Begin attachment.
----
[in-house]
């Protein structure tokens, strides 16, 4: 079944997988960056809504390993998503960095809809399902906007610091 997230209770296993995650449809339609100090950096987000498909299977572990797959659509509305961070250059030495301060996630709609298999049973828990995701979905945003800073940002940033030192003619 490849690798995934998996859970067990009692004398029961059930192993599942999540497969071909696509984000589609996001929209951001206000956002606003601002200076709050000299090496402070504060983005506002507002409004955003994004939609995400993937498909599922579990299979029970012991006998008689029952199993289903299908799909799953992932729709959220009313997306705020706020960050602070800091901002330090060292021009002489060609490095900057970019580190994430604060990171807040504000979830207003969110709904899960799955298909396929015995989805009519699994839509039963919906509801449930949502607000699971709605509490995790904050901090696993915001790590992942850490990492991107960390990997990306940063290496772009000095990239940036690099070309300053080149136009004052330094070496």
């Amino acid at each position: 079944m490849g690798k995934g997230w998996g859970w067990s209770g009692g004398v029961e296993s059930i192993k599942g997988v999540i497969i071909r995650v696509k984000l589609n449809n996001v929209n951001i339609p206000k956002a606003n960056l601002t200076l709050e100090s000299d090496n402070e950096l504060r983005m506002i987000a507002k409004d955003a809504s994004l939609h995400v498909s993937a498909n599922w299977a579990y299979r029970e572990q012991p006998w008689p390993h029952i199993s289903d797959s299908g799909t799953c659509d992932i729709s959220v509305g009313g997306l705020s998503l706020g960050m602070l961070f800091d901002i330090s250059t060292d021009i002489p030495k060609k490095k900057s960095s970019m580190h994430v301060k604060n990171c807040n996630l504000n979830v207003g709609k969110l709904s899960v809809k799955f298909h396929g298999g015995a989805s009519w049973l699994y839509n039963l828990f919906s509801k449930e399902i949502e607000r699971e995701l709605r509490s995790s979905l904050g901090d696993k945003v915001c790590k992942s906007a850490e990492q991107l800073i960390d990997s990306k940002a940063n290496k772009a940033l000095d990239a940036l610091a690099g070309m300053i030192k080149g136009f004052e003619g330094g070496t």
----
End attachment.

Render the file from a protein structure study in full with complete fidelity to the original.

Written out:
[in-house]
């Protein structure tokens, strides 16, 4: 079944997988960056809504390993998503960095809809399902906007610091 997230209770296993995650449809339609100090950096987000498909299977572990797959659509509305961070250059030495301060996630709609298999049973828990995701979905945003800073940002940033030192003619 490849690798995934998996859970067990009692004398029961059930192993599942999540497969071909696509984000589609996001929209951001206000956002606003601002200076709050000299090496402070504060983005506002507002409004955003994004939609995400993937498909599922579990299979029970012991006998008689029952199993289903299908799909799953992932729709959220009313997306705020706020960050602070800091901002330090060292021009002489060609490095900057970019580190994430604060990171807040504000979830207003969110709904899960799955298909396929015995989805009519699994839509039963919906509801449930949502607000699971709605509490995790904050901090696993915001790590992942850490990492991107960390990997990306940063290496772009000095990239940036690099070309300053080149136009004052330094070496």
């Amino acid at each position: 079944m490849g690798k995934g997230w998996g859970w067990s209770g009692g004398v029961e296993s059930i192993k599942g997988v999540i497969i071909r995650v696509k984000l589609n449809n996001v929209n951001i339609p206000k956002a606003n960056l601002t200076l709050e100090s000299d090496n402070e950096l504060r983005m506002i987000a507002k409004d955003a809504s994004l939609h995400v498909s993937a498909n599922w299977a579990y299979r029970e572990q012991p006998w008689p390993h029952i199993s289903d797959s299908g799909t799953c659509d992932i729709s959220v509305g009313g997306l705020s998503l706020g960050m602070l961070f800091d901002i330090s250059t060292d021009i002489p030495k060609k490095k900057s960095s970019m580190h994430v301060k604060n990171c807040n996630l504000n979830v207003g709609k969110l709904s899960v809809k799955f298909h396929g298999g015995a989805s009519w049973l699994y839509n039963l828990f919906s509801k449930e399902i949502e607000r699971e995701l709605r509490s995790s979905l904050g901090d696993k945003v915001c790590k992942s906007a850490e990492q991107l800073i960390d990997s990306k940002a940063n290496k772009a940033l000095d990239a940036l610091a690099g070309m300053i030192k080149g136009f004052e003619g330094g070496t």